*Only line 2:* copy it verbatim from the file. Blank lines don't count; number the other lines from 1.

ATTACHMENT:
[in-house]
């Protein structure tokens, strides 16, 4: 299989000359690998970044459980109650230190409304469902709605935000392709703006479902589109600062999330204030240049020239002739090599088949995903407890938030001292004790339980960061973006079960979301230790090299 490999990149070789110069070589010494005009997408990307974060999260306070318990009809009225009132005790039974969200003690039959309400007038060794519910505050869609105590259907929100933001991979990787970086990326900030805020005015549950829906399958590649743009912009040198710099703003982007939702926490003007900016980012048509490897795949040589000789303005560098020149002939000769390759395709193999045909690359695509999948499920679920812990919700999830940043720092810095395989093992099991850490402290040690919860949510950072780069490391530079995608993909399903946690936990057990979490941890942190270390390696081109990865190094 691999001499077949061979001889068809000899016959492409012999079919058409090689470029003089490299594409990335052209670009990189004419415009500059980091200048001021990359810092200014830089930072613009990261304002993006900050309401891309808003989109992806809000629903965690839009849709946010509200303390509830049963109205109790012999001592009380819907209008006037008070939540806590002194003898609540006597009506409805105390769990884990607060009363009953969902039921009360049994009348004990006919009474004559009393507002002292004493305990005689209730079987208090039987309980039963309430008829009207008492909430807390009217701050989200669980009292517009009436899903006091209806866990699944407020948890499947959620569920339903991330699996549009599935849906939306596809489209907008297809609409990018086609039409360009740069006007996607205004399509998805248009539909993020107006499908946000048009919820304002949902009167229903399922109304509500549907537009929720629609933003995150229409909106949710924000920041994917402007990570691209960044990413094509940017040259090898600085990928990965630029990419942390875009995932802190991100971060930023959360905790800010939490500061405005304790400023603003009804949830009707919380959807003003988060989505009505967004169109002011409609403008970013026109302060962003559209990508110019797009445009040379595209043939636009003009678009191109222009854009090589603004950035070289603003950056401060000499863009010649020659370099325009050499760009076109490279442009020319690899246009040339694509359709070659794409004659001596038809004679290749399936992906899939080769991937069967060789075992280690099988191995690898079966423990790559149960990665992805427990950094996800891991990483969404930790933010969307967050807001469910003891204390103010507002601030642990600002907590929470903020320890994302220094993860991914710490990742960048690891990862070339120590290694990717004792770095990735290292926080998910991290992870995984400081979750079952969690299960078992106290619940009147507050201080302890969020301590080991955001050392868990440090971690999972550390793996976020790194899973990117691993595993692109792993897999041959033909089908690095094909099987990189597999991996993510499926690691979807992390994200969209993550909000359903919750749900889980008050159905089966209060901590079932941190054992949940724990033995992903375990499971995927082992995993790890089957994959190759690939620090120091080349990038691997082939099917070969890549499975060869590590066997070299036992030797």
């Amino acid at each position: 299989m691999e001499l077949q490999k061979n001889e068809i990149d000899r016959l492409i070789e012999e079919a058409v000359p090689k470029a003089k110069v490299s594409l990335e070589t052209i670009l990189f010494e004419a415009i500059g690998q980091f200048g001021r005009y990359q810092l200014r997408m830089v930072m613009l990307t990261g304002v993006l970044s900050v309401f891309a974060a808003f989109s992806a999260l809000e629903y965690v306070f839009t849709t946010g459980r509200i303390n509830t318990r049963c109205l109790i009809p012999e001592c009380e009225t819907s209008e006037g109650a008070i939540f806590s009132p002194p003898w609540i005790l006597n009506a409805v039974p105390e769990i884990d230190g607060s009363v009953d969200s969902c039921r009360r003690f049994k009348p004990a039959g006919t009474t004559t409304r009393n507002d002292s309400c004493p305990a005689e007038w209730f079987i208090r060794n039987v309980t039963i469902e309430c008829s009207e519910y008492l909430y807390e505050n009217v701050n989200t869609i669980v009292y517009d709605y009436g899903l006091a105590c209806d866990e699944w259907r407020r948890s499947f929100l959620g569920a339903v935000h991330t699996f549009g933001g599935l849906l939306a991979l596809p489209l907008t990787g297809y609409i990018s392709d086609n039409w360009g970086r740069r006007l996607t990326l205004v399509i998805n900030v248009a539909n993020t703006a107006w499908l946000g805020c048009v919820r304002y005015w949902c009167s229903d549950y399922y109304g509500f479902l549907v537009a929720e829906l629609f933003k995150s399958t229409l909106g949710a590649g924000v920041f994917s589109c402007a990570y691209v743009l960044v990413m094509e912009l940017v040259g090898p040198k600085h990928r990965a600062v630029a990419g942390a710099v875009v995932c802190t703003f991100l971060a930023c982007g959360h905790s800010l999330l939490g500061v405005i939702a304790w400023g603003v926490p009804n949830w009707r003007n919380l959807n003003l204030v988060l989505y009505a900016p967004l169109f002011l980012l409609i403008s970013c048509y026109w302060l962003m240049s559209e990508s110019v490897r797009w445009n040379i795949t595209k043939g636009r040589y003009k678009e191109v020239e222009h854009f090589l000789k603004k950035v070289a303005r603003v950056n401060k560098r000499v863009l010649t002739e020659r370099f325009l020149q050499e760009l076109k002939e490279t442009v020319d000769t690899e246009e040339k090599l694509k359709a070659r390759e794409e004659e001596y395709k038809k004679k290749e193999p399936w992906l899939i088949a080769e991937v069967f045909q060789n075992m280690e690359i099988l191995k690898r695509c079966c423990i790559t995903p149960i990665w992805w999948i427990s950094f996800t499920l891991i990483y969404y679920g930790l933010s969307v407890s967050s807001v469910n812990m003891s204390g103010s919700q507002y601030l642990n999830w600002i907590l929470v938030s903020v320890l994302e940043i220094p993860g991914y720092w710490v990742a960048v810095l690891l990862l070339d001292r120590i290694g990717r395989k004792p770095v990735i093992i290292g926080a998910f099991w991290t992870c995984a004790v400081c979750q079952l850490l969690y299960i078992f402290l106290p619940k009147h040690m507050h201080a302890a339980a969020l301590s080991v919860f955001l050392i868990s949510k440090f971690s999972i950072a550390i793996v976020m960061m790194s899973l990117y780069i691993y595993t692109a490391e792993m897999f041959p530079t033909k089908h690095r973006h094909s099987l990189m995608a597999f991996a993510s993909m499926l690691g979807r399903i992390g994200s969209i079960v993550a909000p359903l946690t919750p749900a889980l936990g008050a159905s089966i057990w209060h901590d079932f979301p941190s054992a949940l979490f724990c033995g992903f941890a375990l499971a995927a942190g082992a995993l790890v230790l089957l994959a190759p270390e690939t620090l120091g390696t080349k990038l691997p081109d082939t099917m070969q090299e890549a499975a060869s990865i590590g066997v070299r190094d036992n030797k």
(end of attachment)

């Protein structure tokens, strides 16, 4: 299989000359690998970044459980109650230190409304469902709605935000392709703006479902589109600062999330204030240049020239002739090599088949995903407890938030001292004790339980960061973006079960979301230790090299 490999990149070789110069070589010494005009997408990307974060999260306070318990009809009225009132005790039974969200003690039959309400007038060794519910505050869609105590259907929100933001991979990787970086990326900030805020005015549950829906399958590649743009912009040198710099703003982007939702926490003007900016980012048509490897795949040589000789303005560098020149002939000769390759395709193999045909690359695509999948499920679920812990919700999830940043720092810095395989093992099991850490402290040690919860949510950072780069490391530079995608993909399903946690936990057990979490941890942190270390390696081109990865190094 691999001499077949061979001889068809000899016959492409012999079919058409090689470029003089490299594409990335052209670009990189004419415009500059980091200048001021990359810092200014830089930072613009990261304002993006900050309401891309808003989109992806809000629903965690839009849709946010509200303390509830049963109205109790012999001592009380819907209008006037008070939540806590002194003898609540006597009506409805105390769990884990607060009363009953969902039921009360049994009348004990006919009474004559009393507002002292004493305990005689209730079987208090039987309980039963309430008829009207008492909430807390009217701050989200669980009292517009009436899903006091209806866990699944407020948890499947959620569920339903991330699996549009599935849906939306596809489209907008297809609409990018086609039409360009740069006007996607205004399509998805248009539909993020107006499908946000048009919820304002949902009167229903399922109304509500549907537009929720629609933003995150229409909106949710924000920041994917402007990570691209960044990413094509940017040259090898600085990928990965630029990419942390875009995932802190991100971060930023959360905790800010939490500061405005304790400023603003009804949830009707919380959807003003988060989505009505967004169109002011409609403008970013026109302060962003559209990508110019797009445009040379595209043939636009003009678009191109222009854009090589603004950035070289603003950056401060000499863009010649020659370099325009050499760009076109490279442009020319690899246009040339694509359709070659794409004659001596038809004679290749399936992906899939080769991937069967060789075992280690099988191995690898079966423990790559149960990665992805427990950094996800891991990483969404930790933010969307967050807001469910003891204390103010507002601030642990600002907590929470903020320890994302220094993860991914710490990742960048690891990862070339120590290694990717004792770095990735290292926080998910991290992870995984400081979750079952969690299960078992106290619940009147507050201080302890969020301590080991955001050392868990440090971690999972550390793996976020790194899973990117691993595993692109792993897999041959033909089908690095094909099987990189597999991996993510499926690691979807992390994200969209993550909000359903919750749900889980008050159905089966209060901590079932941190054992949940724990033995992903375990499971995927082992995993790890089957994959190759690939620090120091080349990038691997082939099917070969890549499975060869590590066997070299036992030797």